C4D on Apple Silicon


#1

There’s a tiny clip of C4D apparently running on Apple Silicon here – scrub to 0:14:14

What this means I’m not sure – does Maxon already have C4D running on an A12Z chip? That’s impressive if it does!


#2

Probably using Rosetta 2


#3

I see you’re on the Octane X for AMD discussion, Mitchino. Can’t wait for the damn thing to be released.


#4

Thanks for the link, I was hoping they were working with Maxon. They claimed even complex apps only take a couple weeks to port to Apple Silicon, and the discussion around that clip makes it seem like that was a port, but it would almost be more impressive if that sample was using Rosetta 2.


#5

Seems to remember the Maya scene in the presentation was indeed running with Rosetta2. It was a fully textured 6milion scene running smoothly. While that scene was not impressive at all(it’s just an average work), the fact that is was running on a passively cooled smartphone derived CPU, with no discrete GPU, and in “emulation” mode, make me think that performance will be very good when proper workstation silicon will be released.
This should not surprise after all… every time Apple switched CPU platform in the past we have always experienced a nice boost in performance so there’s no reason to think this time will be different.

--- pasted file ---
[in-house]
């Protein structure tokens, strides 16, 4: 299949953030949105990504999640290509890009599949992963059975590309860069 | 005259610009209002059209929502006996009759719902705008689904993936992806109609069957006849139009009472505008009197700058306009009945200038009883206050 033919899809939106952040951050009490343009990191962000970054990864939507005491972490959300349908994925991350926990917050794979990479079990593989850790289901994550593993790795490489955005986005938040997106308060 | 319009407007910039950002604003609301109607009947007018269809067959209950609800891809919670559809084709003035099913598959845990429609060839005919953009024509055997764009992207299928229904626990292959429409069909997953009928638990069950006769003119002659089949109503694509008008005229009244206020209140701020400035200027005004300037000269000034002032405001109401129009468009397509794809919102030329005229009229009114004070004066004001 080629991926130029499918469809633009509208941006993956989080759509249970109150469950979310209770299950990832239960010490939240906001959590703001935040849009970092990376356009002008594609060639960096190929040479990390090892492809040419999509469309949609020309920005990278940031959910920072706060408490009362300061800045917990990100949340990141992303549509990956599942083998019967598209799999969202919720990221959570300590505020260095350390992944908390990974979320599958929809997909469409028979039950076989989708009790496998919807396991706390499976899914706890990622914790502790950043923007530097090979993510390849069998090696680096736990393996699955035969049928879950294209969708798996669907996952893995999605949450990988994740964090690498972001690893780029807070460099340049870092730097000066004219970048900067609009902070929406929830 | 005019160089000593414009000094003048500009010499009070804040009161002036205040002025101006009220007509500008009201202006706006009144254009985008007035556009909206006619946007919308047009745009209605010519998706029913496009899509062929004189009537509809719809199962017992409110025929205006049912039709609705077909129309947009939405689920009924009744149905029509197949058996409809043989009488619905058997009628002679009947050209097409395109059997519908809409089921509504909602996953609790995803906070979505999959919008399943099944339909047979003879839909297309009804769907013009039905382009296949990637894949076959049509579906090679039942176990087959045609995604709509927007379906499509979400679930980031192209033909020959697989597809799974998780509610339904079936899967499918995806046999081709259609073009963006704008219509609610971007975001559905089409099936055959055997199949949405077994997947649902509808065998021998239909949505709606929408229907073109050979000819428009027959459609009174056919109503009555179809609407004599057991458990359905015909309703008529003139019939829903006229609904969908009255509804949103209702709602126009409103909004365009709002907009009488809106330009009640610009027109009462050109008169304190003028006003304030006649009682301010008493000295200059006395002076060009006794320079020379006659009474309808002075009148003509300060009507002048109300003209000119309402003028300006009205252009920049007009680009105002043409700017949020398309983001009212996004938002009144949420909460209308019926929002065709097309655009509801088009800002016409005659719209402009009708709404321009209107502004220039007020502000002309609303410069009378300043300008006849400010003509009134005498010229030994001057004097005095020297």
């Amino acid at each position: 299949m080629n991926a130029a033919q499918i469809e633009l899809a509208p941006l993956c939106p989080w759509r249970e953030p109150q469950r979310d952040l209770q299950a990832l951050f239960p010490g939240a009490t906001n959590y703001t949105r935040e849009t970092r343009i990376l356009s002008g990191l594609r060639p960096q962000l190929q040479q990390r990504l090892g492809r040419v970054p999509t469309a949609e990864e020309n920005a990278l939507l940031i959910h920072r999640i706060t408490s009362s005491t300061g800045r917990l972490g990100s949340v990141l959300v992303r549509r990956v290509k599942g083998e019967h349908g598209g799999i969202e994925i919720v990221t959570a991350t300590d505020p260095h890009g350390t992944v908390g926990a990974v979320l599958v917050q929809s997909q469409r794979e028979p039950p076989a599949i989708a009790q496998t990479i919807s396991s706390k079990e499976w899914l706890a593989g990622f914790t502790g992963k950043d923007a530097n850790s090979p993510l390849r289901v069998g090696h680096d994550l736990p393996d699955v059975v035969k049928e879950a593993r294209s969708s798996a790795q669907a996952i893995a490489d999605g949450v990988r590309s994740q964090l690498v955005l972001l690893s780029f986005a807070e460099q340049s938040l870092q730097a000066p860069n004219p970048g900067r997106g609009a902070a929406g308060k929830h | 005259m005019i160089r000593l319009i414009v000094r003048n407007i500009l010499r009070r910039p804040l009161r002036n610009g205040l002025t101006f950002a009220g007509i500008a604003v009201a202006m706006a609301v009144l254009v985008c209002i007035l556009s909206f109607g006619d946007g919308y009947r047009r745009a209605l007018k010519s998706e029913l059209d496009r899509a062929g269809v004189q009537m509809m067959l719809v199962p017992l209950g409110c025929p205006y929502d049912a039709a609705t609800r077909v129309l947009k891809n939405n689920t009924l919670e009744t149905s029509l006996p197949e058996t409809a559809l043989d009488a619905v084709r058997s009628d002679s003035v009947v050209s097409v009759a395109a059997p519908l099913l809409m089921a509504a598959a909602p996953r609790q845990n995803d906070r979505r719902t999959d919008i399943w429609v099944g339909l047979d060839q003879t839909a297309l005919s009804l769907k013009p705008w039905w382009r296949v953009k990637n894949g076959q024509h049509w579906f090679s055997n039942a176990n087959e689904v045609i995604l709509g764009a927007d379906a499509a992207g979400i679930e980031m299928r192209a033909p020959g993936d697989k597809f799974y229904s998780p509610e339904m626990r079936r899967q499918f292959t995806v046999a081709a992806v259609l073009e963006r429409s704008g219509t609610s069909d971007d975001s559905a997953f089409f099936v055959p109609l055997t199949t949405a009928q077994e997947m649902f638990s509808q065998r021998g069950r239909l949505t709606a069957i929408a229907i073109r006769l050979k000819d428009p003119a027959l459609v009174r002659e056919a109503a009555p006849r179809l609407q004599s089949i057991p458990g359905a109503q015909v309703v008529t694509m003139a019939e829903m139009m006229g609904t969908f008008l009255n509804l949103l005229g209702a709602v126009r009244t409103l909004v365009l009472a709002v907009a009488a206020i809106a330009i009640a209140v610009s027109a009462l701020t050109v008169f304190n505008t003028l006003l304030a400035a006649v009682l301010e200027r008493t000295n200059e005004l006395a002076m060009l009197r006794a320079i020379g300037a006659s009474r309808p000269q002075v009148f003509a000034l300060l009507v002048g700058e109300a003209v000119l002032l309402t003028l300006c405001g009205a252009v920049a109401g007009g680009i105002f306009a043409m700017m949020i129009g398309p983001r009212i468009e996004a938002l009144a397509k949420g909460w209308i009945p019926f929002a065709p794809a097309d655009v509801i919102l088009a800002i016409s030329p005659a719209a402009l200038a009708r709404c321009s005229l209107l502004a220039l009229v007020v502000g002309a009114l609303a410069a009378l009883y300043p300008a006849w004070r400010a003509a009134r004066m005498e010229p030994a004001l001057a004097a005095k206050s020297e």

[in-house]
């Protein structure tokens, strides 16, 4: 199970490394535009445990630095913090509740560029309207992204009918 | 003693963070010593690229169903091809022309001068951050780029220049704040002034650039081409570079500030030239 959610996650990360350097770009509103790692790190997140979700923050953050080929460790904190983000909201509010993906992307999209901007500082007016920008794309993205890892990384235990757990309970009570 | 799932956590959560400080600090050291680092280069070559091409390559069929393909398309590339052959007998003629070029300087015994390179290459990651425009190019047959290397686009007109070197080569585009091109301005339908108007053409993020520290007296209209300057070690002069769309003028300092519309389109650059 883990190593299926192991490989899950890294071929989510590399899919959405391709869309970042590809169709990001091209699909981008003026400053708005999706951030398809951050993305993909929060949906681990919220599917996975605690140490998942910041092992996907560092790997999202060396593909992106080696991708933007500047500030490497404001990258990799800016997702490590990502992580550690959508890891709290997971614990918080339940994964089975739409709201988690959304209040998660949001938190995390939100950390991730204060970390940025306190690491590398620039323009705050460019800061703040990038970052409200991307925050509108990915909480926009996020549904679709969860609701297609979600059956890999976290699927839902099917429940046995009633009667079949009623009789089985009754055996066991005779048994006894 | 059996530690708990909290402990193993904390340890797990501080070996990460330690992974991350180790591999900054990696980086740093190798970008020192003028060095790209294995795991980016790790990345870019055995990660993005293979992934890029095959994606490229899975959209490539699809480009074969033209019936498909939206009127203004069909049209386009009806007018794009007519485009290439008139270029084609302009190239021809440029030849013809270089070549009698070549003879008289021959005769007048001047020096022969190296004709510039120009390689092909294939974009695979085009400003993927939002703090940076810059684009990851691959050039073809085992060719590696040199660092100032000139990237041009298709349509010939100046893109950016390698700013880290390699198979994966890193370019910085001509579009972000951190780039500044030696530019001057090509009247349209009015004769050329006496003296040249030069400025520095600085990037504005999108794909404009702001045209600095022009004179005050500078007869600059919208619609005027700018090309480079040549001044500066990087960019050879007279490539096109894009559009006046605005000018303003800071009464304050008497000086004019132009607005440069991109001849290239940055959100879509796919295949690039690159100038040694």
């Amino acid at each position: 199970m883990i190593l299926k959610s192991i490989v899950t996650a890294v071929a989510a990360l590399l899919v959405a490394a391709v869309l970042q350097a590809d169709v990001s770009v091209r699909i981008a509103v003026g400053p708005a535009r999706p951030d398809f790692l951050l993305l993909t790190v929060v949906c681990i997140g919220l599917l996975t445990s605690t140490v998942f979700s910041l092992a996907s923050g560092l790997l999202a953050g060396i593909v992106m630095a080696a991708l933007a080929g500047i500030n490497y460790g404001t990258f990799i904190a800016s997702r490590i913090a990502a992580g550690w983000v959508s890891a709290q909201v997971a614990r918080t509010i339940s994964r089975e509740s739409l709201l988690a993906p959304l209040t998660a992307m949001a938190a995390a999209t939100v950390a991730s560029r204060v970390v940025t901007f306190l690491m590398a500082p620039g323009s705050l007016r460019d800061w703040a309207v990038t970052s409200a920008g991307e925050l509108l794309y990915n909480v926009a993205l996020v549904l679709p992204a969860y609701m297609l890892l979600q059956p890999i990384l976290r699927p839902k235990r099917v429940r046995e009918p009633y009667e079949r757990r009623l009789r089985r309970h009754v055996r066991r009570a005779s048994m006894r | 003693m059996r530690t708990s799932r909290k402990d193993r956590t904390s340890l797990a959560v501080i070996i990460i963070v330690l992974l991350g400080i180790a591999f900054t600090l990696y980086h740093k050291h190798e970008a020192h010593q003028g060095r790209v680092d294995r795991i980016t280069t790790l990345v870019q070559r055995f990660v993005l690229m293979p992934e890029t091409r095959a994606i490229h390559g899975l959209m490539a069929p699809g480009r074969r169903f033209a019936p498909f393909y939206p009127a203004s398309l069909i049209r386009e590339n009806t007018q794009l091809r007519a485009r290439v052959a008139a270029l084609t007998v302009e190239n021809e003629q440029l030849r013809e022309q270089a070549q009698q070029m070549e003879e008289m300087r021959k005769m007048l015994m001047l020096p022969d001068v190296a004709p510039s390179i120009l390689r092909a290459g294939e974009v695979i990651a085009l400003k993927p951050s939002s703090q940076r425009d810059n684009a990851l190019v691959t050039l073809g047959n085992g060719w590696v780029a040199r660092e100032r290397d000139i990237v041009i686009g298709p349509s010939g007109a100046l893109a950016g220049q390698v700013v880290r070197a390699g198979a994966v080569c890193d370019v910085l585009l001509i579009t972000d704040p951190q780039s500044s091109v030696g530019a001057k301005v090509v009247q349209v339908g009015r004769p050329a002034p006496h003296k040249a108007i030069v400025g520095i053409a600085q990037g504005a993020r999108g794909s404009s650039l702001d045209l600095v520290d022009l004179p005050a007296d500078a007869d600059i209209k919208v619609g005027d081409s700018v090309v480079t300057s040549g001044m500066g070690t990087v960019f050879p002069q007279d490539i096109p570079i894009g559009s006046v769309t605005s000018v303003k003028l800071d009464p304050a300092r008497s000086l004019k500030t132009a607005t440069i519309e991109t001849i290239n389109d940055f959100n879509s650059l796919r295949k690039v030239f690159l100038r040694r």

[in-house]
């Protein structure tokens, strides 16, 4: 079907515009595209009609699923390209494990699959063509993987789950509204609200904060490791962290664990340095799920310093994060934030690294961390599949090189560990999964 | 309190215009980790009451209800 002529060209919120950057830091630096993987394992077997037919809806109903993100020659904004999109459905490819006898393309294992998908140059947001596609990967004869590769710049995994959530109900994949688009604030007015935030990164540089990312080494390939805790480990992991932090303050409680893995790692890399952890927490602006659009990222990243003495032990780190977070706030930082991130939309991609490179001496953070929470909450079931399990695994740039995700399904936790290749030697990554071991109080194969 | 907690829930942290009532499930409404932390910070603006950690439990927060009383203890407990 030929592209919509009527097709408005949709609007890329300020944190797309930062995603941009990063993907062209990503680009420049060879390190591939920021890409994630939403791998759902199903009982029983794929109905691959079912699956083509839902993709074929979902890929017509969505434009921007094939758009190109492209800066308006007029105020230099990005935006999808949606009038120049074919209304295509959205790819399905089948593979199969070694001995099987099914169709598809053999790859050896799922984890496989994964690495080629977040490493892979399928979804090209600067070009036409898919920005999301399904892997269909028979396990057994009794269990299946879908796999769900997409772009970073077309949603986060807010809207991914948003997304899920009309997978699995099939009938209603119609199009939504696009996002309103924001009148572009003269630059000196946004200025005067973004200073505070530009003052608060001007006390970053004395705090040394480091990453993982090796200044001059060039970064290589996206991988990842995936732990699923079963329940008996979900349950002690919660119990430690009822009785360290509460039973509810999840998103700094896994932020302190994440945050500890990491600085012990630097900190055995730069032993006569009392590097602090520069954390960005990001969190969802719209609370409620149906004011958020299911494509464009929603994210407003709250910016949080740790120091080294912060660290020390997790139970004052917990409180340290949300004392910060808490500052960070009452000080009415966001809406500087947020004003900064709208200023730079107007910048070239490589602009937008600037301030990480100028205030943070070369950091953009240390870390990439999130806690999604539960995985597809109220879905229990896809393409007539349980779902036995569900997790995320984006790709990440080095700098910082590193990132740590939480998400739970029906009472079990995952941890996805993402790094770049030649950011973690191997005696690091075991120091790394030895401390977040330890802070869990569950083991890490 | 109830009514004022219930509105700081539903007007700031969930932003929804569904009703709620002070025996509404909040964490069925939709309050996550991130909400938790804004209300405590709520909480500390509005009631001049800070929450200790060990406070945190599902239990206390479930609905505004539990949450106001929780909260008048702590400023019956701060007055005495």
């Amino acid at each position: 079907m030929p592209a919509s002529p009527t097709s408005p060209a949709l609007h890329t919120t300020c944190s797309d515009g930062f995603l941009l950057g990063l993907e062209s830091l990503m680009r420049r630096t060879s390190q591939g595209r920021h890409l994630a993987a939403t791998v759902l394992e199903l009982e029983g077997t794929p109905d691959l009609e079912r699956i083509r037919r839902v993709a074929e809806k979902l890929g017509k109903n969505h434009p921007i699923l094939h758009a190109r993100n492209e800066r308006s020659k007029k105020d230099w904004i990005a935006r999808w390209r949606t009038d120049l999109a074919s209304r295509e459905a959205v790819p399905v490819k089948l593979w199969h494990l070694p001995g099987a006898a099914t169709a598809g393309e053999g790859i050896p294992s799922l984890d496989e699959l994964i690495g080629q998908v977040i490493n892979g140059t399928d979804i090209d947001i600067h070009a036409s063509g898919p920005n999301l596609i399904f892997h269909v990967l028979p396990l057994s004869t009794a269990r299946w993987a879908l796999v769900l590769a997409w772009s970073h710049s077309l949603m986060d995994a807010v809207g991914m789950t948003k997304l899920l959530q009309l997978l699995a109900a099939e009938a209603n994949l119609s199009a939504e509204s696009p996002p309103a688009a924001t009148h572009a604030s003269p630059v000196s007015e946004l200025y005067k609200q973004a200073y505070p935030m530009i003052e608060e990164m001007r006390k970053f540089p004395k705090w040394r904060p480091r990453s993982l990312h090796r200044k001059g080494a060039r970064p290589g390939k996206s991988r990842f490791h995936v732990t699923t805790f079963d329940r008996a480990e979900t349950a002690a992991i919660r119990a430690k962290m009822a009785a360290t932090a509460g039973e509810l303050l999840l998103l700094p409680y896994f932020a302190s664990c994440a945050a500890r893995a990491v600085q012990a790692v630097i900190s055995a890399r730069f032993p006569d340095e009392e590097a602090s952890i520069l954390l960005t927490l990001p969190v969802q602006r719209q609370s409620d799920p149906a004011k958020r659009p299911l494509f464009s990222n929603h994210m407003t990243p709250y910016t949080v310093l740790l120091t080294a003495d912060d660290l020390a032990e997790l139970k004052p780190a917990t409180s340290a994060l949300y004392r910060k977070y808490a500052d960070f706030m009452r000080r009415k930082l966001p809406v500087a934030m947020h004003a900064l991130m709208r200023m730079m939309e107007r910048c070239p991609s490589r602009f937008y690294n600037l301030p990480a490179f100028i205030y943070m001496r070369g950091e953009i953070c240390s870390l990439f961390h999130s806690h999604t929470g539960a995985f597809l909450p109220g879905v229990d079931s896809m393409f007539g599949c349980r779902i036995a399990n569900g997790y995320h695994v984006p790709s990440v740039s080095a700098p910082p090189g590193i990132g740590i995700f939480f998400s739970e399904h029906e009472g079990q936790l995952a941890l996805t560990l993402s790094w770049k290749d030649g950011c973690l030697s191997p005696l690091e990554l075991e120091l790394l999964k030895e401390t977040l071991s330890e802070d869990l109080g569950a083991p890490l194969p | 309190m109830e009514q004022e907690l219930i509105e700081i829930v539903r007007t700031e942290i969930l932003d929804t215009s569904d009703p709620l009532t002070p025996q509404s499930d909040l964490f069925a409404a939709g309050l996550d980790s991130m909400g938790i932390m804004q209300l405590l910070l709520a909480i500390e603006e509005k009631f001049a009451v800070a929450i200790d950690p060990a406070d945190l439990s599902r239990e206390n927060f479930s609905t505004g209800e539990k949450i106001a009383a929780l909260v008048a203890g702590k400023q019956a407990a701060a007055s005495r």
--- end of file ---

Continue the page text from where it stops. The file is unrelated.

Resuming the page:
The default alternative to Intel in the PC world is AMD and their CPU are indeed very good right now, some may think Apple should have simply choosen Rizen/TR for their machine, but I remember like it was yesterday when they switch to Intel back in 2006 and there was plenty of folks whining about their choice because AMD Opteron(back then they were at least on par or superior compared to Intel Xeon) were better. Turns out they have made the right choice and they have enjoyed Intel superiority for over a decade.
There are hackintosh running AMD CPU right now and Apple have a very good relationship with AMD so switching to AMD CPU would have been far easier for them but if they have chosen otherwise they should be confident that their silicon will outperform other platform for the foreseeable future.
To put things in context I recommend this video about the ARM CPU and why they will win over both Intel and AMD(on Windows and Linux too), it was made in 2018 long before this announcement and it’s coming from someone who don’t even like Apple products:


Until now he have been 100% spot on, as a matter of facts today most powerful supercomputer is running on ARM.
As always time will tell, in the mean while it would be nice from Maxon to tell us what to expect.

#6

Darth, I’m beginning to get annoyed with Otoy for all the delays, but apparently Friday might bring news:


#7

Was running in Rosetta but we are hard at work on it.


#8

@mitchino – yep, looks like it. Getting excited now. Have three GPUs in my Mac Pro and only using one of them!

@dmcgavran – Very glad to hear it. Although I don’t see an ARM Mac replacing my 24-core Intel any time soon…


#9

@Darth_Mole Yeah this is exactly what I’ve been thinking… what will this mean for the pro line up and whether Apple Silicon will be able to replace a 28 core Intel Mac Pro…